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Posts Tagged ‘God turns harm to good’



Isaiah 32:15-17: A Fruitful Field

Spring Wildflowers In Anza Borrego Desert State Park, California

Tuesday, April 17, 2018

In this season of Eastertide, we open our hearts to the possibility that justice will bloom in the desert.

But once more God will send us his spirit. The wasteland will become fertile, and fields will produce rich crops. Everywhere in the land righteousness and justice will be done. Because everyone will do what is right, there will be peace and security forever. (GNT)

In this time of renewal in the northern hemisphere, and season of harvest in the southern hemisphere, we open our hearts to the possibility of new hope in renewal.

[When] the Spirit from on high is poured out on us. Then will the desert become an orchard and the orchard be regarded as a forest. Right will dwell in the desert and justice abide in the orchard. Justice will bring about peace; right will produce calm and security. (NAB)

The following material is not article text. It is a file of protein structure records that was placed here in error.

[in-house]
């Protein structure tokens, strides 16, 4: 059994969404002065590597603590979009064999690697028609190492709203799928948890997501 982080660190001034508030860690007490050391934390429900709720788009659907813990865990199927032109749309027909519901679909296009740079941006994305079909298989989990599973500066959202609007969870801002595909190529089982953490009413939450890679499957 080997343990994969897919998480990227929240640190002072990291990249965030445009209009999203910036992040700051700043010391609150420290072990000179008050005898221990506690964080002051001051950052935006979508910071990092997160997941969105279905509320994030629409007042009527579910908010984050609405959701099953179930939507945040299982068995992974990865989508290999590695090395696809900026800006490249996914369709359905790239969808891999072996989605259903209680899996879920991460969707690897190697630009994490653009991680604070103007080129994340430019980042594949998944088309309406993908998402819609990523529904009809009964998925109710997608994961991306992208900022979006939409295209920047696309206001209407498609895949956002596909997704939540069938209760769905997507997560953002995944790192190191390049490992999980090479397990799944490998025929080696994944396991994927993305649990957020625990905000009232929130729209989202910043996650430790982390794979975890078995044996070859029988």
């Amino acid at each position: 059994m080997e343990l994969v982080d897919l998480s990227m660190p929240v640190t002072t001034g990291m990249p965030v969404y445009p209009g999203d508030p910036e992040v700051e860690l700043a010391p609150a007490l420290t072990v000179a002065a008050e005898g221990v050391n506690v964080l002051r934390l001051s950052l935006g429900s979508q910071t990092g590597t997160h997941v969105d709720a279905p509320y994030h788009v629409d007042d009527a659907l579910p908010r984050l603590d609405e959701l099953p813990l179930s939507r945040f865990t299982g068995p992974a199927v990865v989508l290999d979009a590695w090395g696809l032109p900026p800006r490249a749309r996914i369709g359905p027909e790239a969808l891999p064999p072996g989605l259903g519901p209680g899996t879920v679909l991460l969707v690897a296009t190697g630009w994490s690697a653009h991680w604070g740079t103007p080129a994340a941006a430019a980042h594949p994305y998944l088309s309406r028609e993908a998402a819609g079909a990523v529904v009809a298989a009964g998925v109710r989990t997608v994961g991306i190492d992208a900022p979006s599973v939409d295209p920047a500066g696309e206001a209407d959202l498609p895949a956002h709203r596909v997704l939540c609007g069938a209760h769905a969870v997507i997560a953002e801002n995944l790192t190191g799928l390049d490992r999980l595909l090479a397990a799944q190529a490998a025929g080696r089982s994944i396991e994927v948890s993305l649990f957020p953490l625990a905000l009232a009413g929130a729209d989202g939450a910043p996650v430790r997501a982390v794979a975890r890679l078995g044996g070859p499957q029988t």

In this cycle of dying, transforming, and renovation, we open our hearts in fidelity to the Spirit that dwells in the desert, waiting to convert stony hearts and soften stiff necks.

Till the Spirit is poured out on us from above,
and the desert becomes a fertile field,
with the fertile field regarded as a forest.
Then justice will dwell in the desert,
and righteousness abide in the fertile field.
The effect of righteousness will be peace;
the result of righteousness, quiet trust forever. (CJB)

In these days of resurrection and rescue, we open our hearts to the mystery and wonder of Christ.

Yes, weep and grieve until the Spirit is poured
    down on us from above
And the badlands desert grows crops